4.2.8 Social cohesion and cultural policies
The objectives of the new cultural policy in Germany largely reflect requirements and aims corresponding to the Council of Europe's definition of "social cohesion". In addition, they are of increasing importance with respect to equality of cultural opportunities, cultural diversity and intercultural dialogue.
In this context, the 1999 integrated Action Programme of the Federal Government and Länder, which has been given the title "Social Town" (Soziale Stadt), is also of interest. 260 cities and other local authorities are participating in 360 programme areas in order to counteract social and spatial division. Concrete areas of activity include "Urban District Culture"(Stadtteilkultur), "Social Activities and Social Infrastructure", as well as "Different Social and Ethnic Groups Living Together" (http://www.sozialestadt.de/programm). In 2006, North Rhine-Westphalia alone made 40 million EUR available for this programme.
Social Town Programme: The positive impact that culture and the arts have on the process of cultural integration and social cohesion is increasingly being acknowledged. Only a few local or Länder authorities, however, run concrete programmes and projects. Some Länder, such as North Rhine-Westfalia (NRW), have special funding programmes.
Local authorities (like Nürnberg or Stuttgart) and public or private cultural institutions (like cultural centres) continue to be the main actors in this field. On the other hand, public foundations take into account the social impact of culture and the arts. The Federal Cultural Foundation ("Shrinking Cities") and the Cultural Foundation of the Länder ("Kinder zum Olymp") may be highlighted in this aspect, both co-operating with civil society institutions. The cultural activities of the churches are also growing in significance.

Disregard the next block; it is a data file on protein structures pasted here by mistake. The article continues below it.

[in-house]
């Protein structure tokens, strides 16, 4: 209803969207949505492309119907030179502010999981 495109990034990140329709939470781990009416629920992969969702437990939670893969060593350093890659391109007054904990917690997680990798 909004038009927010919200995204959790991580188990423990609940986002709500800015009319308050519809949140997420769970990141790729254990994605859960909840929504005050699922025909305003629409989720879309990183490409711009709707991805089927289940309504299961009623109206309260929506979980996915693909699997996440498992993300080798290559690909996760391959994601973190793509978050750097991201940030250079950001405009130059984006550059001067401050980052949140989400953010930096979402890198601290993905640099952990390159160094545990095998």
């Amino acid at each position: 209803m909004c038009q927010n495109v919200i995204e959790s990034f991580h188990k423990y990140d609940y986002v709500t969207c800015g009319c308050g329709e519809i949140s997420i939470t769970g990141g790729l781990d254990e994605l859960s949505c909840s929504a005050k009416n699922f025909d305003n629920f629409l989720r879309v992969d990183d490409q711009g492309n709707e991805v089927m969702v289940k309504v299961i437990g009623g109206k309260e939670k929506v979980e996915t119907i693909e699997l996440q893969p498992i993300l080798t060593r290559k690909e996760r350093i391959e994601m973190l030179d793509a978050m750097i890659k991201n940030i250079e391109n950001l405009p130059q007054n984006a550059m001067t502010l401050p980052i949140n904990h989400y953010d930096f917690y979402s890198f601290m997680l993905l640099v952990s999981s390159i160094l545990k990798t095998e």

Exchange of experiences and best practice between actors and institutions (also via the internet) helps to accelerate communication and adoption of new ideas and conceptions. Addressing audiences, especially those rather remote from the arts, is at the heart of projects that have a major concern with social cohesion. Experiments such as employing artists in public schools (NRW) or projects by theatres or orchestras working in social contexts, such as town districts, residential homes for elderly people, hospitals etc., are examples which are seen as both innovative and effective. There has been a certain revival of social and cultural ideas of the seventies and eighties, where cultural policy had a focus on the social impact of culture and arts as it is expressed with the term "Socialculture" ("Soziokultur").
Themes linked to a value-based cultural policy are – among others – being discussed in the so-called "guiding culture" debate ("Leitkultur"-Debatte). This has an impact on the formation of public opinion. Themes like trust, respect, appreciation etc. play a major role here. Discussion, however, is only just starting. A debate, which is already more advanced, concerns topics like voluntary work, empowerment, participation, etc. Another focus of research and debate has been on the question of whether it is necessary to promote social cohesion more so than what is prescribed in the Constitution and laws of the country; the latter stating the values of society including the tradition of Christianity and Enlightenment. The initiative for the recent debate was taken by the president of the Federal Parliament Norbert Lammert.